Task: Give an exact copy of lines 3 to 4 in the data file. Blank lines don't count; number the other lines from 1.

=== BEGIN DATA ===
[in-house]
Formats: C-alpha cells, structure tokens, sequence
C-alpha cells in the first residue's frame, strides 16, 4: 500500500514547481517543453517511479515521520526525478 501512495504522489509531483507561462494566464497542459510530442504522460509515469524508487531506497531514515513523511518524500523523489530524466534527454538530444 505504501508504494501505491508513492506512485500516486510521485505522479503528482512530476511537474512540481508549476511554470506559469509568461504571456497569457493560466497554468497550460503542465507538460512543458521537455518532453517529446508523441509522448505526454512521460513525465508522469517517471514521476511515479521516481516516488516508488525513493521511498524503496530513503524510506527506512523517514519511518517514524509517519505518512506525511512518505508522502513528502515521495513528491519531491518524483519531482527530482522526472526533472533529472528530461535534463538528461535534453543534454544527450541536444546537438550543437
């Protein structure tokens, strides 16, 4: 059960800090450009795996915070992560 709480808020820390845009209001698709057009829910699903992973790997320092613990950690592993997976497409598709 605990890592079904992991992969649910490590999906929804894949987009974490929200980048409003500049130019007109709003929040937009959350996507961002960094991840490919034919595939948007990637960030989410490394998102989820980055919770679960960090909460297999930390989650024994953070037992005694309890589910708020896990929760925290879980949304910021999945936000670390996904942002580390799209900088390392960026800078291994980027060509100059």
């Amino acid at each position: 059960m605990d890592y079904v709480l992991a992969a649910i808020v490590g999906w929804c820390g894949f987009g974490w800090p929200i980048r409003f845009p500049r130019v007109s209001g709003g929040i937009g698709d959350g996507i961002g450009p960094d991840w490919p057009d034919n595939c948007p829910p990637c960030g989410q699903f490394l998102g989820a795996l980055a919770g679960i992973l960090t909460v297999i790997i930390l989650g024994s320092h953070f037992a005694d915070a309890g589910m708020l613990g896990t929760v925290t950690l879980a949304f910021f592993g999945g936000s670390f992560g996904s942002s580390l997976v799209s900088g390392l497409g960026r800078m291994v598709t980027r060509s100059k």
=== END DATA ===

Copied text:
C-alpha cells in the first residue's frame, strides 16, 4: 500500500514547481517543453517511479515521520526525478 501512495504522489509531483507561462494566464497542459510530442504522460509515469524508487531506497531514515513523511518524500523523489530524466534527454538530444 505504501508504494501505491508513492506512485500516486510521485505522479503528482512530476511537474512540481508549476511554470506559469509568461504571456497569457493560466497554468497550460503542465507538460512543458521537455518532453517529446508523441509522448505526454512521460513525465508522469517517471514521476511515479521516481516516488516508488525513493521511498524503496530513503524510506527506512523517514519511518517514524509517519505518512506525511512518505508522502513528502515521495513528491519531491518524483519531482527530482522526472526533472533529472528530461535534463538528461535534453543534454544527450541536444546537438550543437
């Protein structure tokens, strides 16, 4: 059960800090450009795996915070992560 709480808020820390845009209001698709057009829910699903992973790997320092613990950690592993997976497409598709 605990890592079904992991992969649910490590999906929804894949987009974490929200980048409003500049130019007109709003929040937009959350996507961002960094991840490919034919595939948007990637960030989410490394998102989820980055919770679960960090909460297999930390989650024994953070037992005694309890589910708020896990929760925290879980949304910021999945936000670390996904942002580390799209900088390392960026800078291994980027060509100059």